The New Australia Card?

Is the Digital Identity card a rehashed attempt to bring in another Australia Card? The idea for the card was raised at the national Tax Summit in 1985 convened by the then Federal Labor government led by Bob Hawke. The card was to amalgamate other government identification systems and act against tax avoidance, and health and welfare fraud. The government introduced legislation in the parliament in 1986, but it did not have a majority in the Senate and was repeatedly blocked by the opposition and minor parties. Due to his opposition to the card, ALP senator George Georges resigned from the party to sit as an independent in December 1986. In the House of Representatives, ALP backbencher Lewis Kent said the card was un-Australian and that it would be more appropriate to call it a "Hitlercard or Stalincard".

In response, Hawke asked the Governor-General Sir Ninian Stephen for a double dissolution, which was granted on 5 June 1987, followed by an election on 11 July. The government was returned, but still without a majority in the Senate. Nevertheless, the legislation was reintroduced, even though it was expected to be blocked in the Senate once more. Under such circumstances, a joint sitting of the Senate and the House of Representatives could have taken place. Due to Labor winning a large majority in the House, its numbers in the overall parliament were enough that the bill would have likely passed.

However, a retired public servant, Ewart Smith, noticed a flaw in the drafting of the legislation that nobody on either side had previously noticed. Even if the bill had been passed in the joint sitting, certain regulations necessary for the functioning of the system could be overturned by the Senate alone. Specifically, the bill contained clauses that imposed penalties on businesses that failed to require a person to produce their Australia Card, or authorised the freezing of bank account and social security payments for those who did not produce one. These clauses were deemed to come into effect on "the first relevant day", and that in turn was determined by a regulation made under the Act. However, new regulations can be disallowed [vetoed] by either House (the Senate or House of Representatives) unilaterally, and Senate disallowance cannot be bypassed via a joint sitting. Therefore, even if the bill finally passed, the Coalition could still effectively prevent it from ever being implemented by using its numbers in the Senate to defeat the required regulation. Smith conveyed these details in letters to newspapers; John Stone, recently elected as a National Party senator for Queensland, read the letters and contacted Smith to confirm the details. Stone then told his Opposition colleagues, who were able to embarrass the government on 23 September by asking questions in Parliament that revealed they were not aware of this technicality.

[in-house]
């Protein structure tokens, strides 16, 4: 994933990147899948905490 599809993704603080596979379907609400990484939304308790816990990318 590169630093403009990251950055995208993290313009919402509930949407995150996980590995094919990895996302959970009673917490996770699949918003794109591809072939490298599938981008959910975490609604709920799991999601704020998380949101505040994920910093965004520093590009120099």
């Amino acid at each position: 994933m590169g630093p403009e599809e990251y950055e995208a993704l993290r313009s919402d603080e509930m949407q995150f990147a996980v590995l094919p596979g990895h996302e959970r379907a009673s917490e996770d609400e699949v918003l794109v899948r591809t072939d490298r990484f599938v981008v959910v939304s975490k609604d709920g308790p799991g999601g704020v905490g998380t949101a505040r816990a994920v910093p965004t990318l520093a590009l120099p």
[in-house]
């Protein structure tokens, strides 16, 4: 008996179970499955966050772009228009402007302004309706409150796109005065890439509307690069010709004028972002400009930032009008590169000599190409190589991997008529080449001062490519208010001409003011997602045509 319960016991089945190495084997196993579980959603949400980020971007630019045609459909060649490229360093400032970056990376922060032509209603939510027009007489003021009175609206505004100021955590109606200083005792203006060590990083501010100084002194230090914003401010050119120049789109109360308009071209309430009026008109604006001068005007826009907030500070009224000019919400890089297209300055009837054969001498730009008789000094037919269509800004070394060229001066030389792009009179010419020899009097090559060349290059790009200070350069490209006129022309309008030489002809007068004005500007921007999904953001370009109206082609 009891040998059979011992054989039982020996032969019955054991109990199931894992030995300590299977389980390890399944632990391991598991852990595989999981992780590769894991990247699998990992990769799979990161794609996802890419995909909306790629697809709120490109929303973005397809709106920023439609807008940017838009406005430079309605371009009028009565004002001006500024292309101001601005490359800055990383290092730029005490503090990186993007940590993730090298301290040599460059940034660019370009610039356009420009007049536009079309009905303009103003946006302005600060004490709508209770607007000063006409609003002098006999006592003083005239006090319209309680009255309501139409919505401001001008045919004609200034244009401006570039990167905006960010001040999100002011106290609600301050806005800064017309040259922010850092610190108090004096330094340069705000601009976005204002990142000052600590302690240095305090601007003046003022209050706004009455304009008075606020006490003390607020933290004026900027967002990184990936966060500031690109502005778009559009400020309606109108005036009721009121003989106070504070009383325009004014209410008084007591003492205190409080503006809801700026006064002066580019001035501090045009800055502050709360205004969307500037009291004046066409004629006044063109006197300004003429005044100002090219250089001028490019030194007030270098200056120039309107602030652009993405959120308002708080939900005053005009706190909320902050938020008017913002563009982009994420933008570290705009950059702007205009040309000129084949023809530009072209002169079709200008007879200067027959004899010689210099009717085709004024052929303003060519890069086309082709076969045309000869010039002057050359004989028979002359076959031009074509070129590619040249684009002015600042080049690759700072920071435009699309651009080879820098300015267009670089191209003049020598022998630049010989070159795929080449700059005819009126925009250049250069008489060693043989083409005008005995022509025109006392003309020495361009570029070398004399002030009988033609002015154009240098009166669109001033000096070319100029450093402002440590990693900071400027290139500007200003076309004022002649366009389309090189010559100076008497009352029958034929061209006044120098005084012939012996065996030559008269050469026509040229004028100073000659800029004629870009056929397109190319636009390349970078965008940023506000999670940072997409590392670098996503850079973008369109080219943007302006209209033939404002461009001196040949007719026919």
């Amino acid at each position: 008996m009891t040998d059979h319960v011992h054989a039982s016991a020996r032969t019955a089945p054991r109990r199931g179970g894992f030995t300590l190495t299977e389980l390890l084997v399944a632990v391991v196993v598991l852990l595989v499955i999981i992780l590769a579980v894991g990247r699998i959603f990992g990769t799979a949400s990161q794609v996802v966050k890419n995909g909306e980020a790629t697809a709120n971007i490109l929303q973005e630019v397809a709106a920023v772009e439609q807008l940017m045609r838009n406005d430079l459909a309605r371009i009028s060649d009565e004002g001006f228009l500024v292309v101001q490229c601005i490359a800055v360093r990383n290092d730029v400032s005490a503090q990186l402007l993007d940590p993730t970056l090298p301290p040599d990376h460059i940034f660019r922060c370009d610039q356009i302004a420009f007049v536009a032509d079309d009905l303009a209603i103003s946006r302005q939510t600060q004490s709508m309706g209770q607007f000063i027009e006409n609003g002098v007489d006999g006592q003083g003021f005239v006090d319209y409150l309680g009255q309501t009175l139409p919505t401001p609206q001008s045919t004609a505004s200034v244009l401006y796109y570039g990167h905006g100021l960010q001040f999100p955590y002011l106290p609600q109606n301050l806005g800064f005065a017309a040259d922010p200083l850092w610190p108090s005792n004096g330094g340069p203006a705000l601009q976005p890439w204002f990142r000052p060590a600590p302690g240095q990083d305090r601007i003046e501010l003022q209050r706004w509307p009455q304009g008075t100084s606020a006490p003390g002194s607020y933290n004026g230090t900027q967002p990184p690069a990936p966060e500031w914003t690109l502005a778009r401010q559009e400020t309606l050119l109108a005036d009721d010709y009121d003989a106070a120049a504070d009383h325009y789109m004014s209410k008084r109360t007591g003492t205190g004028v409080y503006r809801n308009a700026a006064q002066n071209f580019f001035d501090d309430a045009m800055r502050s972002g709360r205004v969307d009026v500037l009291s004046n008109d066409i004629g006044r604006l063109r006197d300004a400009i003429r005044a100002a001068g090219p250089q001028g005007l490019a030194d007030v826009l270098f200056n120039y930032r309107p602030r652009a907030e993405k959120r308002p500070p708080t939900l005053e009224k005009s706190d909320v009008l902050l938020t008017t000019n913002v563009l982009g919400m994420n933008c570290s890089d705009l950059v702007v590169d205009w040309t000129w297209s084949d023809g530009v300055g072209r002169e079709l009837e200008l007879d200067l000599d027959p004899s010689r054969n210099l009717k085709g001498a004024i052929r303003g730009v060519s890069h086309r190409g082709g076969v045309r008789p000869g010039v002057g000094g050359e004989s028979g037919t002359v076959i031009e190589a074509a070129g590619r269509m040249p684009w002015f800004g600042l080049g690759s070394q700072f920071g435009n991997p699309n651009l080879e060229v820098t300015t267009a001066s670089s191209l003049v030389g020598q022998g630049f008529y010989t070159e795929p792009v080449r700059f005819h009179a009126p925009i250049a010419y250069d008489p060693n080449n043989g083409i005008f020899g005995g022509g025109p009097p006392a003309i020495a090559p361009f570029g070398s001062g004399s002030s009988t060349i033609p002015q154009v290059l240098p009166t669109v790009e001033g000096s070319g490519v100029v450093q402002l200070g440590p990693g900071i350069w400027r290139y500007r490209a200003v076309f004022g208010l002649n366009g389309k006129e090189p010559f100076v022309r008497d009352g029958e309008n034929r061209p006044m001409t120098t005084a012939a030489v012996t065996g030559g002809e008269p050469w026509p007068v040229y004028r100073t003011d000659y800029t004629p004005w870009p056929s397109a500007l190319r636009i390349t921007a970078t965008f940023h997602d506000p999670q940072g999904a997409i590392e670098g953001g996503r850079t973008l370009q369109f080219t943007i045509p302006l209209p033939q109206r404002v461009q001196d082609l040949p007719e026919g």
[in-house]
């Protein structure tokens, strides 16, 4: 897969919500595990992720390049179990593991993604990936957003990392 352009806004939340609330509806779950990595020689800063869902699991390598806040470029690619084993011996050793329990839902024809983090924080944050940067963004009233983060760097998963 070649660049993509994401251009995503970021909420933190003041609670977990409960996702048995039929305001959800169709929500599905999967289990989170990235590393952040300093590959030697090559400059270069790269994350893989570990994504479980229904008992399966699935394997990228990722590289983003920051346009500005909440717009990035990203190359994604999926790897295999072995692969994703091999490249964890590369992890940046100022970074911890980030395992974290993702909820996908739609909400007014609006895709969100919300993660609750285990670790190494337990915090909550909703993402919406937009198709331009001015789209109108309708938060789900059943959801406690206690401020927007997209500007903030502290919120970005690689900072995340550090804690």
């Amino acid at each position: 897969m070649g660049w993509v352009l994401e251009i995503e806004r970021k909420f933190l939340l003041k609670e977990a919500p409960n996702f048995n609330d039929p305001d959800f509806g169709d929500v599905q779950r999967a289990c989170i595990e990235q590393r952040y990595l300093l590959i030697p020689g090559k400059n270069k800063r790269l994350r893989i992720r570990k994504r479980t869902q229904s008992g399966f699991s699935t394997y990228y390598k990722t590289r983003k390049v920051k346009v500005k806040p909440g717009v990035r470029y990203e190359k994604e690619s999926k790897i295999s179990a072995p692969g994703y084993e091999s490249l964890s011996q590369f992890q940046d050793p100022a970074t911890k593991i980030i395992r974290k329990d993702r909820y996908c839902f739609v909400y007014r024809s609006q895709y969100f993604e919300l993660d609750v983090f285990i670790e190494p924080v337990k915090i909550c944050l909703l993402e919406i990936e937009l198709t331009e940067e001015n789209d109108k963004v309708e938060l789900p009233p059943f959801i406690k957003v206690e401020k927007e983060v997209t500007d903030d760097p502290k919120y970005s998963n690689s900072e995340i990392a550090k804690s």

It is not clear that this flaw was fatal to the scheme, but the government did at that point abandon the idea. It may well have been a convenient face-saving way out of the situation, because by that time very significant popular opposition had arisen from widely disparate groups, although the Australia Card had not figured particularly prominently in the election campaign.


On 1 October 2021, the Hon. Stuart Robert MP, Minister for Employment, Workforce, Skills, Small and Family Business released the exposure draft of the Trusted Digital Identity Bill and related legislative instruments for public consultation.

The purposes of the legislation are to:

  • enable the expansion of the Australian Government Digital Identity System, specifically to enable greater participation by state and territory governments and the private sector
  • enshrine in law various privacy and consumer protections, so that Australians can have confidence in the System and know that their personal information is safe and secure
  • establish permanent governance arrangements and a strong regulatory regime.